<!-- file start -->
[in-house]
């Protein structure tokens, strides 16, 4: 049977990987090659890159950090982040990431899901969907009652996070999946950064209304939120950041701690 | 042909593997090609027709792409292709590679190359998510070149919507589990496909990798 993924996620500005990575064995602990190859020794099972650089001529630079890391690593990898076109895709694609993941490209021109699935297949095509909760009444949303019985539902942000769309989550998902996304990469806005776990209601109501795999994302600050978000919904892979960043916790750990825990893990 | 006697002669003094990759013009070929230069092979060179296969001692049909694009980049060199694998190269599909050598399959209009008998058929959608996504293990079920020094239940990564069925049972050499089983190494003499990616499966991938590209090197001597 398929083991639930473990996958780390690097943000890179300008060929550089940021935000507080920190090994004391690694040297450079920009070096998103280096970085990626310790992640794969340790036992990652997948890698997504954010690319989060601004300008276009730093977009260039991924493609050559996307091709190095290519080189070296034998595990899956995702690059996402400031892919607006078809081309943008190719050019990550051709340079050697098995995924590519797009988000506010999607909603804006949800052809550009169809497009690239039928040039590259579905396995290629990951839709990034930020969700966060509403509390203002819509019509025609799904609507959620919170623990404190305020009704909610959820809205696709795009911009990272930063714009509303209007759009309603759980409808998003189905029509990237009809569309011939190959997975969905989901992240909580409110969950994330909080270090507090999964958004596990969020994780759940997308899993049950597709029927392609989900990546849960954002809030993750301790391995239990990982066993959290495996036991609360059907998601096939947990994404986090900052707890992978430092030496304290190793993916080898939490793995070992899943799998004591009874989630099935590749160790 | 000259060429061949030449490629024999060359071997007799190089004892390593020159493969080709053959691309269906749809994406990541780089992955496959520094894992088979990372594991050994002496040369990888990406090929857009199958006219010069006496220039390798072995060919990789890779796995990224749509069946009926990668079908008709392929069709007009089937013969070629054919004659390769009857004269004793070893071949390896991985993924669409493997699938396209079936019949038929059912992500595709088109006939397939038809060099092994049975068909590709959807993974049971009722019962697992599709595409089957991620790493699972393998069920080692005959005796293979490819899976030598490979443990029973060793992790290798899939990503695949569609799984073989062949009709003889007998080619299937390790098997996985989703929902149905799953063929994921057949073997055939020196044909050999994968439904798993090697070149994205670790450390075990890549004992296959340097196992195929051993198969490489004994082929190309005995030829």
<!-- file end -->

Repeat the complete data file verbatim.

[in-house]
């Protein structure tokens, strides 16, 4: 049977990987090659890159950090982040990431899901969907009652996070999946950064209304939120950041701690 | 042909593997090609027709792409292709590679190359998510070149919507589990496909990798 993924996620500005990575064995602990190859020794099972650089001529630079890391690593990898076109895709694609993941490209021109699935297949095509909760009444949303019985539902942000769309989550998902996304990469806005776990209601109501795999994302600050978000919904892979960043916790750990825990893990 | 006697002669003094990759013009070929230069092979060179296969001692049909694009980049060199694998190269599909050598399959209009008998058929959608996504293990079920020094239940990564069925049972050499089983190494003499990616499966991938590209090197001597 398929083991639930473990996958780390690097943000890179300008060929550089940021935000507080920190090994004391690694040297450079920009070096998103280096970085990626310790992640794969340790036992990652997948890698997504954010690319989060601004300008276009730093977009260039991924493609050559996307091709190095290519080189070296034998595990899956995702690059996402400031892919607006078809081309943008190719050019990550051709340079050697098995995924590519797009988000506010999607909603804006949800052809550009169809497009690239039928040039590259579905396995290629990951839709990034930020969700966060509403509390203002819509019509025609799904609507959620919170623990404190305020009704909610959820809205696709795009911009990272930063714009509303209007759009309603759980409808998003189905029509990237009809569309011939190959997975969905989901992240909580409110969950994330909080270090507090999964958004596990969020994780759940997308899993049950597709029927392609989900990546849960954002809030993750301790391995239990990982066993959290495996036991609360059907998601096939947990994404986090900052707890992978430092030496304290190793993916080898939490793995070992899943799998004591009874989630099935590749160790 | 000259060429061949030449490629024999060359071997007799190089004892390593020159493969080709053959691309269906749809994406990541780089992955496959520094894992088979990372594991050994002496040369990888990406090929857009199958006219010069006496220039390798072995060919990789890779796995990224749509069946009926990668079908008709392929069709007009089937013969070629054919004659390769009857004269004793070893071949390896991985993924669409493997699938396209079936019949038929059912992500595709088109006939397939038809060099092994049975068909590709959807993974049971009722019962697992599709595409089957991620790493699972393998069920080692005959005796293979490819899976030598490979443990029973060793992790290798899939990503695949569609799984073989062949009709003889007998080619299937390790098997996985989703929902149905799953063929994921057949073997055939020196044909050999994968439904798993090697070149994205670790450390075990890549004992296959340097196992195929051993198969490489004994082929190309005995030829």